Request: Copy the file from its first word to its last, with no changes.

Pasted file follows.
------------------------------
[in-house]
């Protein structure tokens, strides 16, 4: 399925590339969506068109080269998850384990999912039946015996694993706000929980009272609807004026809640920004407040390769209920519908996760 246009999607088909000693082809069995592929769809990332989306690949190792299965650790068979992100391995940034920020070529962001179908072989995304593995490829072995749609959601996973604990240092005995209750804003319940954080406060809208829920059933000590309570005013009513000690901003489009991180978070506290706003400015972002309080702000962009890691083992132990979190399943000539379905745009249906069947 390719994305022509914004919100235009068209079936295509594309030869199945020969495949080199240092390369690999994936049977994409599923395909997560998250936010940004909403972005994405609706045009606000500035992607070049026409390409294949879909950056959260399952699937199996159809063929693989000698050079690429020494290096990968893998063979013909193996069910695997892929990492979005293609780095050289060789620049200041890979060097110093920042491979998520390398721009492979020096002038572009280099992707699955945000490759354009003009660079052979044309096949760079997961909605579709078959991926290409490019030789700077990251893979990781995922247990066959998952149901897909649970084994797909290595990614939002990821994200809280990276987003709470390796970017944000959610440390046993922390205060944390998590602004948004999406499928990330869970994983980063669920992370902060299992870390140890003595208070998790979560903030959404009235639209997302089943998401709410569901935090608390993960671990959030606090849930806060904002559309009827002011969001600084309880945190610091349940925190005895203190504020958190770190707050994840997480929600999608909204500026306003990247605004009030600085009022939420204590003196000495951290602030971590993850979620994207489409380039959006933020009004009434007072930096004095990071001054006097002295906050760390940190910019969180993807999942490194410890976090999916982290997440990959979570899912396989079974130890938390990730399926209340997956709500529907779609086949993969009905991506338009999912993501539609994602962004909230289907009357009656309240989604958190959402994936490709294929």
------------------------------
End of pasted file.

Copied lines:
[in-house]
């Protein structure tokens, strides 16, 4: 399925590339969506068109080269998850384990999912039946015996694993706000929980009272609807004026809640920004407040390769209920519908996760 246009999607088909000693082809069995592929769809990332989306690949190792299965650790068979992100391995940034920020070529962001179908072989995304593995490829072995749609959601996973604990240092005995209750804003319940954080406060809208829920059933000590309570005013009513000690901003489009991180978070506290706003400015972002309080702000962009890691083992132990979190399943000539379905745009249906069947 390719994305022509914004919100235009068209079936295509594309030869199945020969495949080199240092390369690999994936049977994409599923395909997560998250936010940004909403972005994405609706045009606000500035992607070049026409390409294949879909950056959260399952699937199996159809063929693989000698050079690429020494290096990968893998063979013909193996069910695997892929990492979005293609780095050289060789620049200041890979060097110093920042491979998520390398721009492979020096002038572009280099992707699955945000490759354009003009660079052979044309096949760079997961909605579709078959991926290409490019030789700077990251893979990781995922247990066959998952149901897909649970084994797909290595990614939002990821994200809280990276987003709470390796970017944000959610440390046993922390205060944390998590602004948004999406499928990330869970994983980063669920992370902060299992870390140890003595208070998790979560903030959404009235639209997302089943998401709410569901935090608390993960671990959030606090849930806060904002559309009827002011969001600084309880945190610091349940925190005895203190504020958190770190707050994840997480929600999608909204500026306003990247605004009030600085009022939420204590003196000495951290602030971590993850979620994207489409380039959006933020009004009434007072930096004095990071001054006097002295906050760390940190910019969180993807999942490194410890976090999916982290997440990959979570899912396989079974130890938390990730399926209340997956709500529907779609086949993969009905991506338009999912993501539609994602962004909230289907009357009656309240989604958190959402994936490709294929």